Wednesday, January 16, 2013

77. A Paper Wrapper for A Pageant

Book-jackets, Thomas G. Tanselle's (partly new) study on paper wrappers for books, mentions a dustwrapper for volume 2 of The Pageant, 1897, that is unusual because the book mentions the name of the designer.
Wrapper for The pageant, 1897
Usually the designers of these jackets were not identified, but then, most wrappers were only sparsely illustrated, while this one is printed in colour after a design by Gleeson White. The drawing is not signed, but his name is mentioned in a footnote to the foreword, which is also quoted by Tanselle as it calls the jacket an 'outer wrapper', showing that the nomenclature for this phenomenon had not yet chrystallized.

Gleeson White, who was the literary editor of the magazine, must have designed it in consultation with the art editor, Charles Shannon, who could have commissioned another artist, for example Charles Ricketts, who designed the binding, or Lucien Pissarro, who designed the end-papers. Apparently it was not deemed important for this magazine to follow the new rules of book design, whereby the book was seen as a unity. The designs by Ricketts, Pissarro, and Gleeson White are quite different in character, and the whole now expresses not so much the unity of the book as the intimacy of a small coterie of artists.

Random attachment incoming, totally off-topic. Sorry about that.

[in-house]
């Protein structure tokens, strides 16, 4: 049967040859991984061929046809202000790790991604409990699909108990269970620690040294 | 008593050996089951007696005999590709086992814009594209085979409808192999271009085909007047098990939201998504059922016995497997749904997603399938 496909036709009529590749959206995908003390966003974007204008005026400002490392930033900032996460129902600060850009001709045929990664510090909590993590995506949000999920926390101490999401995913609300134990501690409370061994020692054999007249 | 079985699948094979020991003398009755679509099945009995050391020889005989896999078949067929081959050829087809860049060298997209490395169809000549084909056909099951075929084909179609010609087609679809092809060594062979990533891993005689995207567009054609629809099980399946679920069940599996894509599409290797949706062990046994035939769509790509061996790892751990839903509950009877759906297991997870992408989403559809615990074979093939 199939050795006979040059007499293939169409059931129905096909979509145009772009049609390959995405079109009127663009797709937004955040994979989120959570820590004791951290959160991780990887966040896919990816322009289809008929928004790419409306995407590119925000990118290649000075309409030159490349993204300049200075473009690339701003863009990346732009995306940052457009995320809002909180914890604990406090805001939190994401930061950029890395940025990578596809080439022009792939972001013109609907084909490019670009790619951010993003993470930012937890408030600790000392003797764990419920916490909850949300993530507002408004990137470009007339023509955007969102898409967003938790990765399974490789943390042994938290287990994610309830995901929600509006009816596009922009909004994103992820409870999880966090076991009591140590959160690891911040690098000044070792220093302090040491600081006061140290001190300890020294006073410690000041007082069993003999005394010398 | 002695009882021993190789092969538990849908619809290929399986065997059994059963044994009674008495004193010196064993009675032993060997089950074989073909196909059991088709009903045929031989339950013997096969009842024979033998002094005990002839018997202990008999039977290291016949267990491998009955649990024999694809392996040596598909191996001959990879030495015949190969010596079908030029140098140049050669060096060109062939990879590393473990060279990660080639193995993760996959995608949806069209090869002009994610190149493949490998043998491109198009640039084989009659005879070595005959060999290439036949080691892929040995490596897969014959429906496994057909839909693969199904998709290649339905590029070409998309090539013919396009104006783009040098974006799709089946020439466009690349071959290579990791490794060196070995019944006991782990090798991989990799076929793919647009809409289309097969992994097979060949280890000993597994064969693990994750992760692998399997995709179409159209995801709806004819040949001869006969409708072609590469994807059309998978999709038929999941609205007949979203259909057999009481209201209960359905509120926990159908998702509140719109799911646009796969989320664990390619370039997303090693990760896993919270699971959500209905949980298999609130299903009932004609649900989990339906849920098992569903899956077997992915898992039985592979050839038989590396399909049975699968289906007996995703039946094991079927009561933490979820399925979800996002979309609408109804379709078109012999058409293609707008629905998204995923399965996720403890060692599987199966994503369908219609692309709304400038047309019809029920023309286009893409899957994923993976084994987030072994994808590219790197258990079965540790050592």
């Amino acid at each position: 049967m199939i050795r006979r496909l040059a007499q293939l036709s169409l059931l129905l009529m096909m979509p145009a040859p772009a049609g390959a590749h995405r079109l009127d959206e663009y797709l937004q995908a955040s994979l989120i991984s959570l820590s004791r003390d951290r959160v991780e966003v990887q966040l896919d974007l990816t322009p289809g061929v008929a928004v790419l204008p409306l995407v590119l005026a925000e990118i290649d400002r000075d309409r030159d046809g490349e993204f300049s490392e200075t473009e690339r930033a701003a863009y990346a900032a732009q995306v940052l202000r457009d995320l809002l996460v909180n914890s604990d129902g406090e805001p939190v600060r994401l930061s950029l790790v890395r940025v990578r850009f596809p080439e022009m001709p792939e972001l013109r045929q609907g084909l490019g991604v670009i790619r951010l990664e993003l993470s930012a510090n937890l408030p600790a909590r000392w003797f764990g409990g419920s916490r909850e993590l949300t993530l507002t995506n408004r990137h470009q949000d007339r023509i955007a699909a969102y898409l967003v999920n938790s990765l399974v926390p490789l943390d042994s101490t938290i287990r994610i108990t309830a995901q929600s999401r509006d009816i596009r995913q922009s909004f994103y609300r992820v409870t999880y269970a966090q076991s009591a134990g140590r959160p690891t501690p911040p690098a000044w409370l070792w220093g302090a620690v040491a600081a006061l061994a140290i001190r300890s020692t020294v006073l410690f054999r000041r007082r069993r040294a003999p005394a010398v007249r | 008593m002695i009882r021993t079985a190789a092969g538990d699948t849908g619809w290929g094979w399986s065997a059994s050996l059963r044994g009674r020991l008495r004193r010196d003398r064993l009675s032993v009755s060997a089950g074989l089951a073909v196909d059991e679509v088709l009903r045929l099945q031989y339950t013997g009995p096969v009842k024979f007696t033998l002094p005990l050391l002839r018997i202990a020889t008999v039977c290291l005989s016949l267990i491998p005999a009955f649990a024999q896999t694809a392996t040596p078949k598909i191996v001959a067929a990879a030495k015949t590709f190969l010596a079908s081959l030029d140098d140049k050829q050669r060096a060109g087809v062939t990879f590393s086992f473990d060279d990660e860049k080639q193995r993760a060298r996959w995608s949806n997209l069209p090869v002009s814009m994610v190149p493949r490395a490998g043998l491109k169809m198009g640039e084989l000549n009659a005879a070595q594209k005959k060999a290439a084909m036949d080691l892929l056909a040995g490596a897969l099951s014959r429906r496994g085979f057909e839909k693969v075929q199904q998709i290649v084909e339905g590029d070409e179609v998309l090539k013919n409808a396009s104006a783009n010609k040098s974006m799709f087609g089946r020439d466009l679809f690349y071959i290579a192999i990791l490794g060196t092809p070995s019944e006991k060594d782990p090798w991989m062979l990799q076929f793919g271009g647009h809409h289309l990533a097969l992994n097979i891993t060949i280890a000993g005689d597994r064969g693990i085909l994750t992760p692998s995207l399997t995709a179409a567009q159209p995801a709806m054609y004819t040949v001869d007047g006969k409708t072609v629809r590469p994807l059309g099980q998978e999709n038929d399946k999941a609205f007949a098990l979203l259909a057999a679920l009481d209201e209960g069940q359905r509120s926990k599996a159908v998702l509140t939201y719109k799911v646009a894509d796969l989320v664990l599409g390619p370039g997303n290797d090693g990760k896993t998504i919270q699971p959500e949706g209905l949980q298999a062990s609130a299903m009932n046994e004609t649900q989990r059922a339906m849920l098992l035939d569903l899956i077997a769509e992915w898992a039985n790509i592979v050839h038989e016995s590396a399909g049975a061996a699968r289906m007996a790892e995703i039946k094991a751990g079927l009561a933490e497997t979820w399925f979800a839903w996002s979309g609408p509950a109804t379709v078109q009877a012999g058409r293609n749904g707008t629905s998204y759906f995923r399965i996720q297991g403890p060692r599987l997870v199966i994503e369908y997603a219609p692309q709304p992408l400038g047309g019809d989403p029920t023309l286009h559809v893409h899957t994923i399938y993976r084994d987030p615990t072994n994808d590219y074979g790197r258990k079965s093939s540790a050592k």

Wrapper for The pageant, 1897
Gleeson White's design is printed in green, red and white on thin brown wrapping paper. It illustrates a brick wall, behind which one can see a pageant, with people who are out of sight, carrying spears and banners. In the front is a row of trees, with doves and flowers. The title, the publisher's name, and the price are mentioned on the front. The spine is almost never shown. It also mentions the title and the imprint.
Spine of wrapper for The pageant, 1897
The first volume of The Pageant (for 1896) did not have a paper wrapper, and one may assume that the reason for Gleeson White's wrapper must have been the lack of sales. The second volume, in spite of its attractive colour wrapper, was to be the last of this short-lived annual for art and literature.